The Foreign Land
A woman is a foreign land,
Of which, though there he settle young,
A man will ne'er quite understand
The customs, politics, and tongue.
The foolish hie them post-haste through,
See fashions odd, and prospects fair,
Learn of the language, "How d'ye do,"
And go and brag they have been there.
The most for leave to trade apply,
For once, at Empire's seat, her heart,
Then get what knowledge ear and eye
Glean chancewise in the life-long mart.
And certain others, few and fit,
Attach them to the Court, and see
The Country's best, its accent hit,
And partly sound its polity.
Faint Yet Pursuing
Heroic Good, target for which the young
Dream in their dreams that every bow is strung,
And, missing, sigh
Unfruitful, or as disbelievers die,
Thee having miss'd, I will not so revolt,
But lowlier shoot my bolt,
And lowlier still, if still I may not reach,
And my proud stomach teach
That less than highest is good, and may be high.
And even walk in life's uneven way,
Though to have dreamt of flight and not to fly
Be strange and sad,
Is not a boon that's given to all who pray.
If this I had
I'd envy none!
Nay, trod I straight for one
Year, month or week,
Should Heaven withdraw, and Satan me amerce
Of power and joy, still would I seek
Another victory with a like reverse;
Because the good of victory does not die,
As dies the failure's curse,
And what we have to gain
Is, not one battle, but a weary life's campaign.
Yet meaner lot being sent
Should more than me content;
Yea, if I lie
Among vile shards, though born for silver wings,
In the strong flight and feathers gold
Of whatsoever heavenward mounts and sings
I must by admiration so comply
That there I should my own delight behold.
Yea, though I sin each day times seven,
And dare not lift the fearfullest eyes to Heaven,
Thanks must I give
Because that seven times are not eight or nine,
And that my darkness is all mine,
And that I live
Within this oak-shade one more minute even,
Hearing the winds their Maker magnify.
Magna Est Veritas
Here, in this little Bay,
Full of tumultuous life and great repose,
Where, twice a day,
The purposeless, gay ocean comes and goes,
Under high cliffs, and far from the huge town,
I sit me down.
For want of me the world's course will not fail:
When all its work is done, the lie shall rot;
The truth is great, and shall prevail,
When none cares whether it prevail or not.
My little Son, who look'd from thoughtful eyes
And moved and spoke in quiet grown-up wise,
Having my law the seventh time disobey'd,
I struck him, and dismiss'd
With hard words and unkiss'd,
—His Mother, who was patient, being dead.
Then, fearing lest his grief should hinder sleep,
I visited his bed,
But found him slumbering deep,
With darken'd eyelids, and their lashes yet
From his late sobbing wet.
And I, with moan,
Kissing away his tears, left others of my own;
For, on a table drawn beside his head,
He had put, within his reach,
A box of counters and a red-vein'd stone,
A piece of glass abraded by the beach,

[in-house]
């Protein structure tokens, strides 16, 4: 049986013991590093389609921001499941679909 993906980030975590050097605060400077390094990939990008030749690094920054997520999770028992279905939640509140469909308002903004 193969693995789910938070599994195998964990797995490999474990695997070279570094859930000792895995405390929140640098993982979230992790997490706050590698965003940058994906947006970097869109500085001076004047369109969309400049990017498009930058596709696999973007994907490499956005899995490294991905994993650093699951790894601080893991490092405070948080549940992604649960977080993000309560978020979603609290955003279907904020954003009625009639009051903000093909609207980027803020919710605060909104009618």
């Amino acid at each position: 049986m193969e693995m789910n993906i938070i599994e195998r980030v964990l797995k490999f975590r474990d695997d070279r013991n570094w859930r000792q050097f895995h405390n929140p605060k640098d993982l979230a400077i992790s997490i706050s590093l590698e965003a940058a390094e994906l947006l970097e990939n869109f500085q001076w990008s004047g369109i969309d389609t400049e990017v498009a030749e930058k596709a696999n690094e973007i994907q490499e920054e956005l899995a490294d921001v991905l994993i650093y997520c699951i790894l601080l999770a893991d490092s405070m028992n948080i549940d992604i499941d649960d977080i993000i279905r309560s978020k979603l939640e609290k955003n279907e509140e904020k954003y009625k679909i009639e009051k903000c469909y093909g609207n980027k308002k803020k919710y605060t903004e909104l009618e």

And six or seven shells,
A bottle with bluebells,
And two French copper coins, ranged there with careful art,
To comfort his sad heart.
So when that night I pray'd
To God, I wept, and said:
Ah, when at last we lie with trancèd breath,
Not vexing Thee in death,
And Thou rememberest of what toys
We made our joys,
How weakly understood
Thy great commanded good,
Then, fatherly not less
Than I whom Thou hast moulded from the clay,
Thou'lt leave Thy wrath, and say,
'I will be sorry for their childishness.'
Deliciae Sapientiae de Amore
Love, light for me
Thy ruddiest blazing torch,
That I, albeit a beggar by the Porch
Of the glad Palace of Virginity,
May gaze within,k and sing the pomp I see;
For, crown'd with roses all,
'Tis there, O Love, they keep thy festival!
But first warn off the beatific spot
Those wretched who have not
Even afar beheld the shining wall,
And those who, once beholding, have forgot,
And those, most vile, who dress
The charnel spectre drear
Of utterly dishallow'd nothingness
In that refulgent fame,
And cry, Lo, here!
The Lady whose smiles inflame
Bring, Love, anear, And bid be not afraid
Young Lover true, and love-foreboding Maid,
And wedded Spouse, if virginal of thought;
for I will sing of nought
Less sweet to hear
A music their half-remember'd dreams.
The magnet calls the steel:
Answers the iron to the magnet's breath;
What do they feel
The clouds of summer kiss in flame and rain,
And are not found again;
But the heavens themselves eternal are with fire
Of unapproach'd desire,
By the aching heart of Love, which cannot rest,
In blissfullest pathos so indeed possess'd.
O, spousals high;
O, doctrine blest,
Unutterable in even the happiest sigh;
This know ye all
Who can recall
With what a welling of indignant tears
LOve's simpleness first hears
The meaning of his mortal covenant,
And from what pride comes down
To wear the crown
Of which 'twas very heaven to feel the want.
How envies he the ways
Of yonder hopeless star,
And so would laugh and yearn
With trembling lids eterne,
Ineffably content from infinitely far
Only to gaze
On his bright Mistress's responding rays,
That never know eclipse;
And, once in his long year, With praeternuptial ecstasy and fear,
By the delicious law of that ellipse
Wherein all citizens of ether move,
With hastening pace to come
Nearer, though never near,